Bartees Strange tears up the terrace

Opera singer

As the son of an opera singer and self-proclaimed fan of artists ranging from MF DOOM to The National, rising artist Bartees Strange is no stranger to various genres. So it makes sense that his set at Memorial Union Terrace on September 12 was somewhat of a melting pot of different musical elements, from rock to folk to rap, which was perfect – there was something in store. for everyone.

Strange’s set followed Ganser, a Chicago band who requisitioned the stage with powerful basslines and confident lyrics. As Ganser’s set culminated with a performance of “Lucky,” the sun began to set over Lake Mendota, creating the perfect backdrop for Strange to take the stage.

After taking the stage with one of his sweetest songs, Strange took things up a notch with “Mustang,” a high-energy track and one of his strongest assets. Drummer Jordyn Blakely carried the band through Strange’s heaviest tracks, like this one, serving as the backbone of the band’s incredible coordination. While the mostly seated crowd – it would have suited better at a cafe – didn’t quite match the energy of Strange’s punk tunes, the band nonetheless captivated everyone, especially thanks to Strange’s incredible vocals. . He didn’t miss a single note.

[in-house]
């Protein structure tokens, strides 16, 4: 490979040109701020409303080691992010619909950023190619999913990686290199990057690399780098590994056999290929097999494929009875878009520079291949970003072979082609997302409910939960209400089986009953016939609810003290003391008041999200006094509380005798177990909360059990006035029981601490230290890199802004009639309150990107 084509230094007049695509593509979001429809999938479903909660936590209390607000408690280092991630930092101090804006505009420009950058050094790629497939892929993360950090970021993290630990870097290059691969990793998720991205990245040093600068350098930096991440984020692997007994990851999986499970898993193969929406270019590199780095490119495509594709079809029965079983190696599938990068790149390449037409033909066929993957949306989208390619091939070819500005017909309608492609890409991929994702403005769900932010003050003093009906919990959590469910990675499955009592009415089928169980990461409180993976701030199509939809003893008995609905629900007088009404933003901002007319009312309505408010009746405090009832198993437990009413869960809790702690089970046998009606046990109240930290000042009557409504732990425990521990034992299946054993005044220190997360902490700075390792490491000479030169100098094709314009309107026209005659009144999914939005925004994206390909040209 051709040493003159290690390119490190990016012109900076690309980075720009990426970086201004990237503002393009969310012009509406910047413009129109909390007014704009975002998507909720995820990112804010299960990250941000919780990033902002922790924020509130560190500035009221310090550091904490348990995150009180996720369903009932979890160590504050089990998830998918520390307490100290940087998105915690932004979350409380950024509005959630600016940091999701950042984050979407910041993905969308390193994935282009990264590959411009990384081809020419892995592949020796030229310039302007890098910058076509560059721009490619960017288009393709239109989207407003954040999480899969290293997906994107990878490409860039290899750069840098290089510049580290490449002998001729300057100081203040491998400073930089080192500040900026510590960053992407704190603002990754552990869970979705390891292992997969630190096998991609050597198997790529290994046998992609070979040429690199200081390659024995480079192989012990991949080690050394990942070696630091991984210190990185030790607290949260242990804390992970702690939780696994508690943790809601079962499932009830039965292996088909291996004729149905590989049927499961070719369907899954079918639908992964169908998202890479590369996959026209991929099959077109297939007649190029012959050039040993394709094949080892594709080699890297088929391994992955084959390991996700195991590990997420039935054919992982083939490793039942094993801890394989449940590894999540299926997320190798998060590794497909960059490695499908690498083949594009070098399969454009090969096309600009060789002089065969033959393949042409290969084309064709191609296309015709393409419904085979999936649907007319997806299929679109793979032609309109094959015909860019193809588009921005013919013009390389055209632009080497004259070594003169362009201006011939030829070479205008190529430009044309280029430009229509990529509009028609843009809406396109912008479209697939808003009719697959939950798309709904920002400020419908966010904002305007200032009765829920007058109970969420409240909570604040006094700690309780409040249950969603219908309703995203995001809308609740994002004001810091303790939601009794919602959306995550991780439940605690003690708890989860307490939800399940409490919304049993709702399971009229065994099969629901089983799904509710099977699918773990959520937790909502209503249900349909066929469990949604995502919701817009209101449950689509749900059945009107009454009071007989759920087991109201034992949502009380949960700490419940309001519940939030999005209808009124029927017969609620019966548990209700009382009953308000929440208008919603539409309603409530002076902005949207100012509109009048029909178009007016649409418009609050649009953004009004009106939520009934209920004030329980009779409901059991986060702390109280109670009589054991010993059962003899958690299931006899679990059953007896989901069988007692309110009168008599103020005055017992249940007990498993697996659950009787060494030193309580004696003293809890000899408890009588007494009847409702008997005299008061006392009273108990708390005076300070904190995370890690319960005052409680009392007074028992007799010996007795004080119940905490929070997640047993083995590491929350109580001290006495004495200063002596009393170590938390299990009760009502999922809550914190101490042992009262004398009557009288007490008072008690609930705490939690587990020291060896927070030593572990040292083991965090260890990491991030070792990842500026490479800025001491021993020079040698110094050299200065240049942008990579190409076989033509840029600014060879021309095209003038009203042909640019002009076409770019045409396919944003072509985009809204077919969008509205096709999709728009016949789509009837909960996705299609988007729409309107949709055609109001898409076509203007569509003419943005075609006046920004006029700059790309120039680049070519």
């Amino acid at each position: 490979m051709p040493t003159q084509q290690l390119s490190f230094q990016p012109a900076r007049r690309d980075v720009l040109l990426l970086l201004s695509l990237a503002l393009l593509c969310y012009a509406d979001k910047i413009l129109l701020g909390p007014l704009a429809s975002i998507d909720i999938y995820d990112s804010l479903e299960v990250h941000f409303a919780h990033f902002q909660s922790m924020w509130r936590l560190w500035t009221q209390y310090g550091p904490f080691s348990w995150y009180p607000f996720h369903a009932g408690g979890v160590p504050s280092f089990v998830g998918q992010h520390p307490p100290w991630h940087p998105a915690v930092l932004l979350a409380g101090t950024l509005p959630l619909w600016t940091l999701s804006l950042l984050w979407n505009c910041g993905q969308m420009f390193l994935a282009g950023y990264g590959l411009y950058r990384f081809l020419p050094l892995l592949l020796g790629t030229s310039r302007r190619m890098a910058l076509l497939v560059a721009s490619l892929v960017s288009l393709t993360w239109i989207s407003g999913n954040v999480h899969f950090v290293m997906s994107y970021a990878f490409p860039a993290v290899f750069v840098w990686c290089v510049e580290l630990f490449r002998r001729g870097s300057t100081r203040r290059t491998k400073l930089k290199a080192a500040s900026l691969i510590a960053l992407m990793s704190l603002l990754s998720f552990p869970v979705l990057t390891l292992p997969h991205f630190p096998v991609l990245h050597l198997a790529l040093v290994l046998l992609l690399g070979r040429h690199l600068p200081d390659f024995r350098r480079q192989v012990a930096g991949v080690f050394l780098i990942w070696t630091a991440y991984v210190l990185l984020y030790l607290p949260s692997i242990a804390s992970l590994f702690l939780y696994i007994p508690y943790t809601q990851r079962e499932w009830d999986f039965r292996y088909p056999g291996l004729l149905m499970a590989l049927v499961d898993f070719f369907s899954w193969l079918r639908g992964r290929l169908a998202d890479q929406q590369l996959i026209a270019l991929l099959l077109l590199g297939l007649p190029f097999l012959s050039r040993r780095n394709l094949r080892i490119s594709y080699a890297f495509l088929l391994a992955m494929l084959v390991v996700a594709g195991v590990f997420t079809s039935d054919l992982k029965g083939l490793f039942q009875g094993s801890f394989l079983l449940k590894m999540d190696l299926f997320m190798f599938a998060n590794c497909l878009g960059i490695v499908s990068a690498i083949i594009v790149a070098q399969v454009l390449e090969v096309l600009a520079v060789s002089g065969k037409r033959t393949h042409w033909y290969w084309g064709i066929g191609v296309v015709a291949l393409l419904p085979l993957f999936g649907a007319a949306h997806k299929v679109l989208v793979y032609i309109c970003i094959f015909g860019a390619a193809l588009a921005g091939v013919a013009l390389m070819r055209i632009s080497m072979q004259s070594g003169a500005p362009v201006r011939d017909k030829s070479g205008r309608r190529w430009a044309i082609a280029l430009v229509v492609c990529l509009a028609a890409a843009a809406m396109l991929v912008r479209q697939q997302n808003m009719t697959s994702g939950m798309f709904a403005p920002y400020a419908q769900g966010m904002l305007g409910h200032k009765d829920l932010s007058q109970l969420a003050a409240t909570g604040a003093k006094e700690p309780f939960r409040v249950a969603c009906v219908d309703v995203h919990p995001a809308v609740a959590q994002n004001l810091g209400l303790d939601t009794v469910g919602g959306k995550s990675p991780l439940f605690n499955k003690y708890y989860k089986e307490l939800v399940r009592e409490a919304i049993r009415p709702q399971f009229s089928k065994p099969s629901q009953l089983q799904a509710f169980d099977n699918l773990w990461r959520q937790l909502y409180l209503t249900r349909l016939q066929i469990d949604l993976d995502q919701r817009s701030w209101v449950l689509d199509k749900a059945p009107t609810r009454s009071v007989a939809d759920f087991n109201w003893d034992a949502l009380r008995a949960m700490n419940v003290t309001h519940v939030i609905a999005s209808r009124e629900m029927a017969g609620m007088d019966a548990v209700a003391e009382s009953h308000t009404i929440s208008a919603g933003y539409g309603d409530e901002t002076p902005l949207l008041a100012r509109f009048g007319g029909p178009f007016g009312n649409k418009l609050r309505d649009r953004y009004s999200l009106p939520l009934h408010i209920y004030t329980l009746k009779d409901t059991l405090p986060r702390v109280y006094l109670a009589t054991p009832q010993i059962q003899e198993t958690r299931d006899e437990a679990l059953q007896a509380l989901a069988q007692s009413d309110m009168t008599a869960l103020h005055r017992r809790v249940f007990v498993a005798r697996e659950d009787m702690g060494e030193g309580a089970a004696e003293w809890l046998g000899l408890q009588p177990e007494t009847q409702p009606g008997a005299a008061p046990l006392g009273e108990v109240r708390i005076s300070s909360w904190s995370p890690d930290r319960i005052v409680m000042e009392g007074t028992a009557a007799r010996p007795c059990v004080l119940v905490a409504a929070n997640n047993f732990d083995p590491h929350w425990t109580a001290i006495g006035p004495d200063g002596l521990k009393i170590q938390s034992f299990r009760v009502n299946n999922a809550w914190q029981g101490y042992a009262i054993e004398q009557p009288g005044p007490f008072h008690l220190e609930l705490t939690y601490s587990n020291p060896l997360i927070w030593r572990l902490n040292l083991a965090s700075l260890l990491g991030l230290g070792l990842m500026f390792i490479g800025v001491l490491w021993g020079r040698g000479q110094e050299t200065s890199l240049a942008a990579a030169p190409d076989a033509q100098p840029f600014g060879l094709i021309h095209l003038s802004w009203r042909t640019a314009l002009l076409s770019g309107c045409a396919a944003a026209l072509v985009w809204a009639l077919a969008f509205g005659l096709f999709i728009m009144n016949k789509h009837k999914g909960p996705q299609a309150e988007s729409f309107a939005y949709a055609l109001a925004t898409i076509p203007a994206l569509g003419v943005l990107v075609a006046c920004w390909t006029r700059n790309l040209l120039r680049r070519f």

Throughout the set, Strange bounced back and forth between genres, moving from indie rock to R&B. “Kelly Rowland” particularly stood out, merging a creative rap beat with an intricate guitar line and lyrics sung and rapped with haunting cadence – “You won’t leave the cradle, you’ll miss the strange wave”. While his heaviest songs were arguably the most memorable, hearing those slower tracks felt like Strange was finally meeting the audience at his own energy level, which was perfect for such a busy night on the patio.

After Strange closed his set with “Boomer,” a celebration of individuality but an anthem of angst, he then wrapped it all up with a quick recall at the request of the audience. It had started to rain, although people were showing no signs of paying attention and finally got up to enjoy the band’s music.
While Strange left with a broken guitar string and many of us in slightly soggy clothes, in the end we also left with a new favorite live artist. Rarely do musicians sound better live than on recordings, but that’s exactly what happened during Strange’s set at the Terrace.

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